Three days and 20 total hours of court-ordered mediation between the NFL and its locked-out players have shown little signs that the two sides are making progress toward a settlement.
So owners and players are headed back for a fourth day of negotiations. The league and attorneys representing current, former and future players are scheduled to resume mediation on Wednesday, with the federal judge who ordered them back to the table expected to decide soon on the players' request to half the NFL's first work stoppage since 1987.
The two sides resumed their meetings on Tuesday after a three-day break, with Dallas Cowboys owner Jerry Jones seated at the table for the first time.
Some have questioned whether the two sides were committed to negotiating while awaiting U.S. District Judge Susan Richard Nelson's ruling on the players' request to lift the lockout. Michael Hausfeld, the lead attorney for a group of retired players, said both sides are working hard to reach a settlement, as was Nelson's hope when she ordered the mediation on April 6.
"This is no charade. This is no illusion. This is going to come to a resolution either by the parties compromising or agreeing or by a judgment," Hausfeld said before the talks began. "And even with a judgment, many times there is then a discussion as to how to compromise the judgment so there is not a winner-take-all situation.
"This takes time. The court is doing everything within its power to get the parties to realize that."
Players including MVP quarterbacks Tom Brady and Peyton Manning filed the request for the injunction along with the antitrust claim. The lawsuit has been combined with two other similar claims from retirees, former players and rookies-to-be, with Hall of Famer Carl Eller the lead plaintiff in that group.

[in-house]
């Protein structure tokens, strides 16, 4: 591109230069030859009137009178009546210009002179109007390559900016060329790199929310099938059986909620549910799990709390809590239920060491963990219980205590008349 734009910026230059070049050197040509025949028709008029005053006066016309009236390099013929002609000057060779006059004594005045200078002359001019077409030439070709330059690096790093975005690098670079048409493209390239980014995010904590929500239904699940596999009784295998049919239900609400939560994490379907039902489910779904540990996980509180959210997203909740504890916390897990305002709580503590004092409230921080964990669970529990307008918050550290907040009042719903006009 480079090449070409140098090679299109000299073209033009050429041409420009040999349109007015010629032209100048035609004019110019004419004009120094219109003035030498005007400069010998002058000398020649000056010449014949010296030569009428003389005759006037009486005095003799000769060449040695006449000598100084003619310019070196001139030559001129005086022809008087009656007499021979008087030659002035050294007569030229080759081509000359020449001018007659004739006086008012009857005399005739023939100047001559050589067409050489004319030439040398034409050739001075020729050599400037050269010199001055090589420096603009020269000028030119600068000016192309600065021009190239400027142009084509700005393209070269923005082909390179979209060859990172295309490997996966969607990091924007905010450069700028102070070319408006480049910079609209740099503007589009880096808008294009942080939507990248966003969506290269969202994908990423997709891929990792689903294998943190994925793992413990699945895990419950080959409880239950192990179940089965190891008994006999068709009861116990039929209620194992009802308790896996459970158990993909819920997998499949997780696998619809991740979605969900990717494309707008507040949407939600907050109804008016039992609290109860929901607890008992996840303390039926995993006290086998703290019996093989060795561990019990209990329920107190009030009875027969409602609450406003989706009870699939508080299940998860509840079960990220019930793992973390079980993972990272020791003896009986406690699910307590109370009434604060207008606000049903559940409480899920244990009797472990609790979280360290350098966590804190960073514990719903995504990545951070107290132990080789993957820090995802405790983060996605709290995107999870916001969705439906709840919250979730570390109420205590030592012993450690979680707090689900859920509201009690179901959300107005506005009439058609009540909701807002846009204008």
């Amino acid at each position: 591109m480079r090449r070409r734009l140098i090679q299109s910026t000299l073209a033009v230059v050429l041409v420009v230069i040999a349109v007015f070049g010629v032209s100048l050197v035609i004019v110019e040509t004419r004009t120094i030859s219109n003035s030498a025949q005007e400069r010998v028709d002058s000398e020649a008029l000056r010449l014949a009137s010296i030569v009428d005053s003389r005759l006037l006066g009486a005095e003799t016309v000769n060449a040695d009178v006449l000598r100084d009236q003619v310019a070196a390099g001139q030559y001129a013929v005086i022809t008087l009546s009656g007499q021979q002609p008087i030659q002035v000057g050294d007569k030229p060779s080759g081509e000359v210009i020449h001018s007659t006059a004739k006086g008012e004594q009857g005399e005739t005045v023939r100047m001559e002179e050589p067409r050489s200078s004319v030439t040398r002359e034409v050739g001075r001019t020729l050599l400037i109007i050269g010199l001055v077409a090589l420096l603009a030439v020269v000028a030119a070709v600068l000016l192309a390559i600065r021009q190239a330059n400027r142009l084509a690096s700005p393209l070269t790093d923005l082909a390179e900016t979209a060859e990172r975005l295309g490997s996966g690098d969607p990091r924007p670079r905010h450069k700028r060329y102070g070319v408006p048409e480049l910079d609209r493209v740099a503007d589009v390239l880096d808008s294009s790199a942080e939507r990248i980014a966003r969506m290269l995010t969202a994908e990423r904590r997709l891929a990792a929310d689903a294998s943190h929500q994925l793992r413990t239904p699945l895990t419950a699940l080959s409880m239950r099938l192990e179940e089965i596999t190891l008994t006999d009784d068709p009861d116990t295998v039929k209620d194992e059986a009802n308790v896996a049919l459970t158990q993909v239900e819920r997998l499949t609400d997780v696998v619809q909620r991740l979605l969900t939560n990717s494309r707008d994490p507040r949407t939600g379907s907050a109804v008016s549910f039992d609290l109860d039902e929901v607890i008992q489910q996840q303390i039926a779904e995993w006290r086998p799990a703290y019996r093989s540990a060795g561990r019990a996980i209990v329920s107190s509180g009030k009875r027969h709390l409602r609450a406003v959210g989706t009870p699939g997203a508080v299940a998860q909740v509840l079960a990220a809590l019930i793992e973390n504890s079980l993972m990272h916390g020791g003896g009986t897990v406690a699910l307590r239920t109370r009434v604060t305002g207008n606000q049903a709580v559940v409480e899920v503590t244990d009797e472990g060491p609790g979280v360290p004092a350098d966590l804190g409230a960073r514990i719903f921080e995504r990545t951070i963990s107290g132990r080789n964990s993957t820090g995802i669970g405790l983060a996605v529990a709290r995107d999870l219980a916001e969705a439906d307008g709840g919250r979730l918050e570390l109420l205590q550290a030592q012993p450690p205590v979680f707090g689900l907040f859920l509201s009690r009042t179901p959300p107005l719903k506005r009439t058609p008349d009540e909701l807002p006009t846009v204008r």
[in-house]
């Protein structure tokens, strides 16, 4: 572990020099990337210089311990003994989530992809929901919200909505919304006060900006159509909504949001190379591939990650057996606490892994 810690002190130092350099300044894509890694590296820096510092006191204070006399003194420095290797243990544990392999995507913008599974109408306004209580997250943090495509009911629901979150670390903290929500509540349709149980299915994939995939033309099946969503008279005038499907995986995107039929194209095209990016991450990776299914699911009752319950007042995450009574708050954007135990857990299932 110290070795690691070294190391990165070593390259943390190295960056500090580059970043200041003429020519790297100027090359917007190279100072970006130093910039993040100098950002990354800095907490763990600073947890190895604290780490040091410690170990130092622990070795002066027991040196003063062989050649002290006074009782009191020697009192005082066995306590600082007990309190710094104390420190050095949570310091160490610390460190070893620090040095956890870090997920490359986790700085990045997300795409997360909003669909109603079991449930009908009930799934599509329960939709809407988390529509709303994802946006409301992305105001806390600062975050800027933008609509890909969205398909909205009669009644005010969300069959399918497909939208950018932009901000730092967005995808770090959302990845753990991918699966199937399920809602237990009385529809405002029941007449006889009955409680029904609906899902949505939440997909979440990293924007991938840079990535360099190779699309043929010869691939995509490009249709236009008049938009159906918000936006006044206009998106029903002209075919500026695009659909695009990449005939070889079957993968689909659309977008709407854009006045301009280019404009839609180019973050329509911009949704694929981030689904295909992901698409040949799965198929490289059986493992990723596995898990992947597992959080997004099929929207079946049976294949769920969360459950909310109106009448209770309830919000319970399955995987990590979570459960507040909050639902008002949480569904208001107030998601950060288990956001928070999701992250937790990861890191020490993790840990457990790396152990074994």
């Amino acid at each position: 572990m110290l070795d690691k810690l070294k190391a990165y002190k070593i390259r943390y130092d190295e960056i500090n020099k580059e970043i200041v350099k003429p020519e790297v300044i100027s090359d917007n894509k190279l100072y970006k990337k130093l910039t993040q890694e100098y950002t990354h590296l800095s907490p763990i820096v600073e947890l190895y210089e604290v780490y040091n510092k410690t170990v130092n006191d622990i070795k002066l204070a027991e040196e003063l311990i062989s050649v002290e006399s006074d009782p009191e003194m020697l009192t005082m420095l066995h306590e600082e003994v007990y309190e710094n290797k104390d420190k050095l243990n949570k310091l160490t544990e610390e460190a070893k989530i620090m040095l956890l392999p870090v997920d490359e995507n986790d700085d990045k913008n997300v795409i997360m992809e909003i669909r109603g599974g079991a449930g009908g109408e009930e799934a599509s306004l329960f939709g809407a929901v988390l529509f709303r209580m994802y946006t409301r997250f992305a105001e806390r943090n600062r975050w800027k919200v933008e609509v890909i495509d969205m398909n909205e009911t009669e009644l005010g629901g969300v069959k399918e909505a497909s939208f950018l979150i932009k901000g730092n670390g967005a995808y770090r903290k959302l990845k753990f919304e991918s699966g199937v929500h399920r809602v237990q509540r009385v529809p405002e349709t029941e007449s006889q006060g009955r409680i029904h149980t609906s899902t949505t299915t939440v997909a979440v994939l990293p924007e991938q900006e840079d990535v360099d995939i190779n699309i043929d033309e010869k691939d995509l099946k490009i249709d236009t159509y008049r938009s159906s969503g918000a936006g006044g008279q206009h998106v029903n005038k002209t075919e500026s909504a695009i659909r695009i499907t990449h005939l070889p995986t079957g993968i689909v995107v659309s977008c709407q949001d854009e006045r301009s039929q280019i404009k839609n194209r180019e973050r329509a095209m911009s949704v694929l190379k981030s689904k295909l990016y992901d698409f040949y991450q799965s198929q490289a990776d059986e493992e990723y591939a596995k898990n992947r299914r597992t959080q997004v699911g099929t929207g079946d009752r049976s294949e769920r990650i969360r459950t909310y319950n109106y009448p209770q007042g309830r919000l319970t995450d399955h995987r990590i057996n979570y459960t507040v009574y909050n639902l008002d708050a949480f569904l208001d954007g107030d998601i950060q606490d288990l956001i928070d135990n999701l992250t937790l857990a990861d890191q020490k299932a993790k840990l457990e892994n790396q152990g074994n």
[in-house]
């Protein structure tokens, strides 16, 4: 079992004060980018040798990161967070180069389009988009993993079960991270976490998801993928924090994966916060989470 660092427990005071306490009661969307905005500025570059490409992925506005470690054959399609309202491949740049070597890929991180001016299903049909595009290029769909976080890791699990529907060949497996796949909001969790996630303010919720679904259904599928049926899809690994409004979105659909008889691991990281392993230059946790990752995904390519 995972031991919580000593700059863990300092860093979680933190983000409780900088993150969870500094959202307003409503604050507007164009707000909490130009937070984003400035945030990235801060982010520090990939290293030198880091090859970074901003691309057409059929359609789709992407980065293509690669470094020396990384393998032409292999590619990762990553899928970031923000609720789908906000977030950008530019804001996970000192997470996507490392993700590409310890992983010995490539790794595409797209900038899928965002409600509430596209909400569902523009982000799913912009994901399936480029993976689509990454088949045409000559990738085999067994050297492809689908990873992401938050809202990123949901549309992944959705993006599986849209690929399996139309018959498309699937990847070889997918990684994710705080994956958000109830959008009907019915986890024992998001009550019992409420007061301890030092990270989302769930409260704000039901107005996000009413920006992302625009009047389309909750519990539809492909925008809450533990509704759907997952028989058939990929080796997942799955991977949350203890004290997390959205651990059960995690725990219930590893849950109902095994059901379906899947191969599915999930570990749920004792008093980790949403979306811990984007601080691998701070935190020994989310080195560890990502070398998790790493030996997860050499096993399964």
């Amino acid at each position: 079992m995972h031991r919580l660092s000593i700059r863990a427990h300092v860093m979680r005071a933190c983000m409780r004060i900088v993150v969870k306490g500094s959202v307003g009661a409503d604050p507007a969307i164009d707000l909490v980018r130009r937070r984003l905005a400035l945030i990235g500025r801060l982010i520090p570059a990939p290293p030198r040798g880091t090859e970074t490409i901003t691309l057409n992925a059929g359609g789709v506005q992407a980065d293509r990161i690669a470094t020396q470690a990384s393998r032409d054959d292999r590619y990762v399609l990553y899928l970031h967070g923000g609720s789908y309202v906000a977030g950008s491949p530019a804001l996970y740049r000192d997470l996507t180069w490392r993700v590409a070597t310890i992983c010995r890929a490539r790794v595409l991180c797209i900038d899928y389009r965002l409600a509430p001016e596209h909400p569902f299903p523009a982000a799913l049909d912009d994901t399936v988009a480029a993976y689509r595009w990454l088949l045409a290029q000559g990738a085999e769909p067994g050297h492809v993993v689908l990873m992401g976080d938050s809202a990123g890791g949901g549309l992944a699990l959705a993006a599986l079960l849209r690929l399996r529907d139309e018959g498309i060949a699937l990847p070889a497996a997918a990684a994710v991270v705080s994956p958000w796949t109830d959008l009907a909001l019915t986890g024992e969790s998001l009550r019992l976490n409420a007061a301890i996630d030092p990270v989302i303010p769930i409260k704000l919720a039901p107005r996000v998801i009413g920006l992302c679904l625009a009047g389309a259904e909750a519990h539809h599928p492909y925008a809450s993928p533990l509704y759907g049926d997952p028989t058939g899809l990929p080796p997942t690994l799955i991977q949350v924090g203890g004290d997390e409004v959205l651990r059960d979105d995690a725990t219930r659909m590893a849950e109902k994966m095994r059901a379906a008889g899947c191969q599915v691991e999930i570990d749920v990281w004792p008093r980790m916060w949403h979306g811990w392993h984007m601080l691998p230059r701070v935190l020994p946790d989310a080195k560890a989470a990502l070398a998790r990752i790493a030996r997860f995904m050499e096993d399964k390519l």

Nelson said at the initial court hearing that she would take "a couple of weeks" to rule on the injunction request. Wednesday marks exactly two weeks from that statement, and the decision could significantly sway the leverage.
Jones joined Commissioner Roger Goodell, Packers CEO Mark Murphy, Falcons President Rich McKay and owners Pat Bowlen of Denver and Jerry Richardson of Carolina on the NFL side of the table on Tuesday.
Named plaintiffs Ben Leber, Mike Vrabel and Eller were there for the players on the same day the NFL released its regular season schedule for a 2011 year that is in jeopardy if the labor fight continues to drag on in the court system.
All declined comment at the end of the long day of negotiation. The two sides will meet again on Wednesday morning in front of U.S. Magistrate Judge Arthur Boylan.
Any decision Nelson makes, Hausfeld said, would certainly be appealed to the federal appellate court. That takes time — and there isn't a ton of that left.
"There's no question that any ruling Judge Nelson makes will be a first step," he said. "It will be taken on appeal."
Hausfeld said both sides seemed to understand the gravity of the situation.
"This is not talking about the fringes of what football should look like," he said. "It's at the core of what the sport needs to become."
Both sides sat in mediation for nearly seven hours on Tuesday, another sign they aren't taking this lightly.
As the day came to a close, Eller emerged from U.S. Magistrate Judge Arthur Boylan's chambers and let out a big sigh.
"Tough day," he said.
And more tough ones to come, it appears. Hausfeld said that even if Nelson does issue a ruling on the injunction, the two sides could continue mediation. With the draft just around the corner, they would almost have to, he said.
"I hope everyone in the room, owners, active players, rookie representatives and retiree representatives, understand that this is a situation that not only involves their interests but the interests of many fans and other people who depend upon the game being played," Hausfeld said. "And if everyone seriously approaches the issues with the manner in which the court has, then hopefully progress can be made."